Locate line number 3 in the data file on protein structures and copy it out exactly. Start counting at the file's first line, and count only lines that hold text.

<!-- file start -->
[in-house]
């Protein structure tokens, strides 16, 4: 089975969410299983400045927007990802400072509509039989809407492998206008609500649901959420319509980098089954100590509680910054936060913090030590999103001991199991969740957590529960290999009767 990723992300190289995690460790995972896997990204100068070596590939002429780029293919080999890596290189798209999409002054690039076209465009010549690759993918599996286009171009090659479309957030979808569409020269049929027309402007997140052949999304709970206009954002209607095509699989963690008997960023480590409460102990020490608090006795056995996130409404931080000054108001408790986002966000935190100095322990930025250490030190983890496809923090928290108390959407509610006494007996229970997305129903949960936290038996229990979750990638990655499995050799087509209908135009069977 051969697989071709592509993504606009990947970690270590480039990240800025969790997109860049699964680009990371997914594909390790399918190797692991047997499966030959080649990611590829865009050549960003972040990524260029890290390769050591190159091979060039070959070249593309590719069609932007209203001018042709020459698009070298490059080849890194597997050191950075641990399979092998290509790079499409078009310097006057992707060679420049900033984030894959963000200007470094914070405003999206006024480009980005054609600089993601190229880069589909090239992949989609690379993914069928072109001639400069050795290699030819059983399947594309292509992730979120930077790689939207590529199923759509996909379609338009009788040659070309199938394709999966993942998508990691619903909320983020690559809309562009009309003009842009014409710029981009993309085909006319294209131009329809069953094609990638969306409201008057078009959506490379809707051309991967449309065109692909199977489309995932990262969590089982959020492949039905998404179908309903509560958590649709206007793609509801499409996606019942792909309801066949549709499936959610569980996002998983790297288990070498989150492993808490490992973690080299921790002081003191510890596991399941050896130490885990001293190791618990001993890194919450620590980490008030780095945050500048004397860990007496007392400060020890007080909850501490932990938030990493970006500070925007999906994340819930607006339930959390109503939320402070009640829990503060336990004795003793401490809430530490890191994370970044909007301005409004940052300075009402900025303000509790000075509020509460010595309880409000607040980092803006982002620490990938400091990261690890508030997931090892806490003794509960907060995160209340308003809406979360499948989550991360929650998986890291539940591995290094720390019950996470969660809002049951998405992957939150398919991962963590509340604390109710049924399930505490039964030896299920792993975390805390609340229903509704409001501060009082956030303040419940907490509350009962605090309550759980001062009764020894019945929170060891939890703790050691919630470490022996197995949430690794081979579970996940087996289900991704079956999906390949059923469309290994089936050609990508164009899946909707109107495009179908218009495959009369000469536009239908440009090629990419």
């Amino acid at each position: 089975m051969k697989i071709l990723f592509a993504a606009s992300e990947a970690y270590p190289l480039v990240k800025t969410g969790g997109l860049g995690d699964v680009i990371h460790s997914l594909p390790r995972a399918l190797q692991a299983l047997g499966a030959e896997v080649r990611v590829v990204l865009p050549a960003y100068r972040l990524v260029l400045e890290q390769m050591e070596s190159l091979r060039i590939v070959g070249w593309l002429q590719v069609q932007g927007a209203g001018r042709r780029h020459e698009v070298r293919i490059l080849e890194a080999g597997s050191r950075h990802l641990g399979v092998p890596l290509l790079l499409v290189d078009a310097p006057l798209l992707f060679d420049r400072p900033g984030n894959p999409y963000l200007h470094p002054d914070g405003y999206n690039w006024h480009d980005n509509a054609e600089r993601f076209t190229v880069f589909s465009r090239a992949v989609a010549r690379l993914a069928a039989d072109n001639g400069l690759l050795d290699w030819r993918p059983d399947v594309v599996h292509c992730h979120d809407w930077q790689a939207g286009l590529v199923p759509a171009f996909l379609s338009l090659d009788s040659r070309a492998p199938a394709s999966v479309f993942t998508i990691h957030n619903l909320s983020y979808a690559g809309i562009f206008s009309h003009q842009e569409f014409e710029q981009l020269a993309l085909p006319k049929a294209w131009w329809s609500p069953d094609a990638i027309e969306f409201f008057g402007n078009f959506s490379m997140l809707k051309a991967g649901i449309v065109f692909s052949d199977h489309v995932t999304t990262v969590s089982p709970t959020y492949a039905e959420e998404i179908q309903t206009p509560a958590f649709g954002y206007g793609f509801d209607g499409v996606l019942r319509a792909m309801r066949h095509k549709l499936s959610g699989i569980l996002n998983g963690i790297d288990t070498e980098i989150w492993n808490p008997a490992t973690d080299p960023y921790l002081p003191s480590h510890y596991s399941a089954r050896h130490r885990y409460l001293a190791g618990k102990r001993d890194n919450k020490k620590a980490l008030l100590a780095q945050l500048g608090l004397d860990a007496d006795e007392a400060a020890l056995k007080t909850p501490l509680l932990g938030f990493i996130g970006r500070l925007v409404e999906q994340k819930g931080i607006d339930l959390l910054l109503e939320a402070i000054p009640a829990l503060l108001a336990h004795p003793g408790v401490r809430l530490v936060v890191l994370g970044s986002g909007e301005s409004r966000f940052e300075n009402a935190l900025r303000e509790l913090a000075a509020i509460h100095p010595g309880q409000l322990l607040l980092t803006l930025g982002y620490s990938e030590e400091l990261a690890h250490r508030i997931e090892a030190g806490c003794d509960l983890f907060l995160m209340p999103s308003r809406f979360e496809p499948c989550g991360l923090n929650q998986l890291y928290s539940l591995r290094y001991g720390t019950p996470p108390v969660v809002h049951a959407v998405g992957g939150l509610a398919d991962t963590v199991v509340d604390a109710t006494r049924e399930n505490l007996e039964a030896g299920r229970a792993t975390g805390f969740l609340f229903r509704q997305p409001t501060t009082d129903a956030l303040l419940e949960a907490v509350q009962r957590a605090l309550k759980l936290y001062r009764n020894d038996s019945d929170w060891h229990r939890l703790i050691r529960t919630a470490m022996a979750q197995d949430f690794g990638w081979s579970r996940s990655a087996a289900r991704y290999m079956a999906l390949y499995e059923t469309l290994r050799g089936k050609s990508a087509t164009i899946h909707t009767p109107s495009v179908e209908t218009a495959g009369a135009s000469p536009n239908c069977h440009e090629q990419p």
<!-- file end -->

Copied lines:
């Amino acid at each position: 089975m051969k697989i071709l990723f592509a993504a606009s992300e990947a970690y270590p190289l480039v990240k800025t969410g969790g997109l860049g995690d699964v680009i990371h460790s997914l594909p390790r995972a399918l190797q692991a299983l047997g499966a030959e896997v080649r990611v590829v990204l865009p050549a960003y100068r972040l990524v260029l400045e890290q390769m050591e070596s190159l091979r060039i590939v070959g070249w593309l002429q590719v069609q932007g927007a209203g001018r042709r780029h020459e698009v070298r293919i490059l080849e890194a080999g597997s050191r950075h990802l641990g399979v092998p890596l290509l790079l499409v290189d078009a310097p006057l798209l992707f060679d420049r400072p900033g984030n894959p999409y963000l200007h470094p002054d914070g405003y999206n690039w006024h480009d980005n509509a054609e600089r993601f076209t190229v880069f589909s465009r090239a992949v989609a010549r690379l993914a069928a039989d072109n001639g400069l690759l050795d290699w030819r993918p059983d399947v594309v599996h292509c992730h979120d809407w930077q790689a939207g286009l590529v199923p759509a171009f996909l379609s338009l090659d009788s040659r070309a492998p199938a394709s999966v479309f993942t998508i990691h957030n619903l909320s983020y979808a690559g809309i562009f206008s009309h003009q842009e569409f014409e710029q981009l020269a993309l085909p006319k049929a294209w131009w329809s609500p069953d094609a990638i027309e969306f409201f008057g402007n078009f959506s490379m997140l809707k051309a991967g649901i449309v065109f692909s052949d199977h489309v995932t999304t990262v969590s089982p709970t959020y492949a039905e959420e998404i179908q309903t206009p509560a958590f649709g954002y206007g793609f509801d209607g499409v996606l019942r319509a792909m309801r066949h095509k549709l499936s959610g699989i569980l996002n998983g963690i790297d288990t070498e980098i989150w492993n808490p008997a490992t973690d080299p960023y921790l002081p003191s480590h510890y596991s399941a089954r050896h130490r885990y409460l001293a190791g618990k102990r001993d890194n919450k020490k620590a980490l008030l100590a780095q945050l500048g608090l004397d860990a007496d006795e007392a400060a020890l056995k007080t909850p501490l509680l932990g938030f990493i996130g970006r500070l925007v409404e999906q994340k819930g931080i607006d339930l959390l910054l109503e939320a402070i000054p009640a829990l503060l108001a336990h004795p003793g408790v401490r809430l530490v936060v890191l994370g970044s986002g909007e301005s409004r966000f940052e300075n009402a935190l900025r303000e509790l913090a000075a509020i509460h100095p010595g309880q409000l322990l607040l980092t803006l930025g982002y620490s990938e030590e400091l990261a690890h250490r508030i997931e090892a030190g806490c003794d509960l983890f907060l995160m209340p999103s308003r809406f979360e496809p499948c989550g991360l923090n929650q998986l890291y928290s539940l591995r290094y001991g720390t019950p996470p108390v969660v809002h049951a959407v998405g992957g939150l509610a398919d991962t963590v199991v509340d604390a109710t006494r049924e399930n505490l007996e039964a030896g299920r229970a792993t975390g805390f969740l609340f229903r509704q997305p409001t501060t009082d129903a956030l303040l419940e949960a907490v509350q009962r957590a605090l309550k759980l936290y001062r009764n020894d038996s019945d929170w060891h229990r939890l703790i050691r529960t919630a470490m022996a979750q197995d949430f690794g990638w081979s579970r996940s990655a087996a289900r991704y290999m079956a999906l390949y499995e059923t469309l290994r050799g089936k050609s990508a087509t164009i899946h909707t009767p109107s495009v179908e209908t218009a495959g009369a135009s000469p536009n239908c069977h440009e090629q990419p």